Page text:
2. A 10-year-old girl is diagnosed with cancer (malignant). She requested the doctor to disclose the cause of the illness. However, the parents asked the doctor to refrain from sharing the information. So what should the doctor do?
  3. What would you do if your colleague, who happens to be your close friend, commits a mistake with a patient by providing the wrong diagnosis? Will you report or hide it from the hospital?
  4. Should the Covid-vaccine be made compulsory in Australia to eliminate the virus? If yes, explain.

While answering such tricky questions about medical ethics, avoid establishing any personal prejudices. It is imperative to construct a diverse perspective and a balanced overview of ethical issues. You can discuss both sides of the argument to depict your thought process in the interview and provide appropriate justification for why you believe a particular statement.

Also remember to apply the four pillars of medical ethics while answering ethics based questions!

Medical School Interview Questions: Public Health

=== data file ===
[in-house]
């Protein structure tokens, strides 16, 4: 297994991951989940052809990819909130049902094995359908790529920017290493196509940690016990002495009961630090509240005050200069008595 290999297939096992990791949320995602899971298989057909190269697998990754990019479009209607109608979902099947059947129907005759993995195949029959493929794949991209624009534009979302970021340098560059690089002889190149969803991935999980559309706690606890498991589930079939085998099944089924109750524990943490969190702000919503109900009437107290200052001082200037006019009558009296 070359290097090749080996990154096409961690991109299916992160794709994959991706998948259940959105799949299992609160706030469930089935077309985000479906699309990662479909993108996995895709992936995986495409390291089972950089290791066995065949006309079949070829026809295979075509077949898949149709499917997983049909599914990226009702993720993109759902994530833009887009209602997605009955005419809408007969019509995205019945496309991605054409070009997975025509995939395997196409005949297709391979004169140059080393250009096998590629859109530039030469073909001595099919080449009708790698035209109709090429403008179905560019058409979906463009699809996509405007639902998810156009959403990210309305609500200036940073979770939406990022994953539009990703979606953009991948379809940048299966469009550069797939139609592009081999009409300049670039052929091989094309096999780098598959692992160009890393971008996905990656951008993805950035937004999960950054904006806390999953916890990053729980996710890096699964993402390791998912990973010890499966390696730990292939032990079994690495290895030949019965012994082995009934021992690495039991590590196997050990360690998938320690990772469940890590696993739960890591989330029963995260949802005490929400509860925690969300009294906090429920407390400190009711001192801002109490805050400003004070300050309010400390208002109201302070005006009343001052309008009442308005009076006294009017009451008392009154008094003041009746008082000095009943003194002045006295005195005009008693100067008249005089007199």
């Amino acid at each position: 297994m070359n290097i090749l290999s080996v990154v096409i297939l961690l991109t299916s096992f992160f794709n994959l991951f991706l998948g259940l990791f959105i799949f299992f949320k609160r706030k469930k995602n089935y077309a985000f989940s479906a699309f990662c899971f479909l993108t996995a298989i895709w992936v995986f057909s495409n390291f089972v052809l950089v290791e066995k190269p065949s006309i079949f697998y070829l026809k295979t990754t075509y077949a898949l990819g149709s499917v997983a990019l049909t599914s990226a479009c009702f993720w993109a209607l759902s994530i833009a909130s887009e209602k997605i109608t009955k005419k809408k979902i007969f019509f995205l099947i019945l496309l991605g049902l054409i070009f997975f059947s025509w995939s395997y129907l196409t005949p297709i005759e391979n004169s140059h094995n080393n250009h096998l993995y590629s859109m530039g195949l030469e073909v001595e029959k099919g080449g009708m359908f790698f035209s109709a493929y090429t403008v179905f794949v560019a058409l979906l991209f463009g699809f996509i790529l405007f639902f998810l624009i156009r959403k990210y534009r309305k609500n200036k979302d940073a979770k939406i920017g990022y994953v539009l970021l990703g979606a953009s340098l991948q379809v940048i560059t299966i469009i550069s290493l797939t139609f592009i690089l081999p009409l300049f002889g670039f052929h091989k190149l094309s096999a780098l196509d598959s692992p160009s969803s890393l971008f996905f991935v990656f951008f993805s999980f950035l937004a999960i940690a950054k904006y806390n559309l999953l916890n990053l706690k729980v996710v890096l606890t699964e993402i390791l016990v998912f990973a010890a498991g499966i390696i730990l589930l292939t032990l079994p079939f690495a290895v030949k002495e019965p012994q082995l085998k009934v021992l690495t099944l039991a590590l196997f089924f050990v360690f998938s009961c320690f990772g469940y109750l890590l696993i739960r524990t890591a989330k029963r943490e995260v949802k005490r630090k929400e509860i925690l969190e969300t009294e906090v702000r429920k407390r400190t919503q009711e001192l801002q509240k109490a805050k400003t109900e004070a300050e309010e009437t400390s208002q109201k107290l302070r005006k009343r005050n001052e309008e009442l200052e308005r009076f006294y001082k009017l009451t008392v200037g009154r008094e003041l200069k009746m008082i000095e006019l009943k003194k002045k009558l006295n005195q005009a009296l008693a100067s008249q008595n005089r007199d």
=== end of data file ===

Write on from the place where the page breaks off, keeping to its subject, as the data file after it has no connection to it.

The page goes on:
Most people assume that Medicine is purely about clinical science and patient care. However, a doctor’s day-to-day life constitutes politics and regulations that play a crucial part within the hospital. If you are not fond of politics, the medical interview questions about public health in Australia may be challenging.

Once you are invited to the medical interview, begin preparing by studying the current chronic health issues in Australia. According to the Australian Institute of Health and Welfare, chronic health issues include arthritis, asthma, back pain, chronic obstructive pulmonary disease, diabetes, obesity and mental health conditions. We advise you to have an overall understanding of these conditions, the impact on the nation and the policies implemented to overcome the issues.

While answering a public health question, begin outlining issues associated with it. Be well-informed about the existing government strategies and schemes enforced to improve such health issues. For instance, an important scheme worth noting is the NDIS - the National Disability Insurance Scheme. This is a funding program to assist individuals with disabilities to address their lifestyle requirements, whether it is taxis or mobility, to developments to their home. Also, remember to address public health literacy schemes during multiple mini interview medical school questions.

What are common medical questions on Publich Health?

What are common medical questions on public health?

  1. List some of the public health campaigns you have come across.
  2. What is your opinion about (‘x’ insert health issue here) public health strategies?
  3. Do you think the NDIS fund scheme should support the day-to-day activities of individuals who use it?
  4. Should people with mental health conditions be granted paid leave at work?

Medical Interview Questions About Medicine In General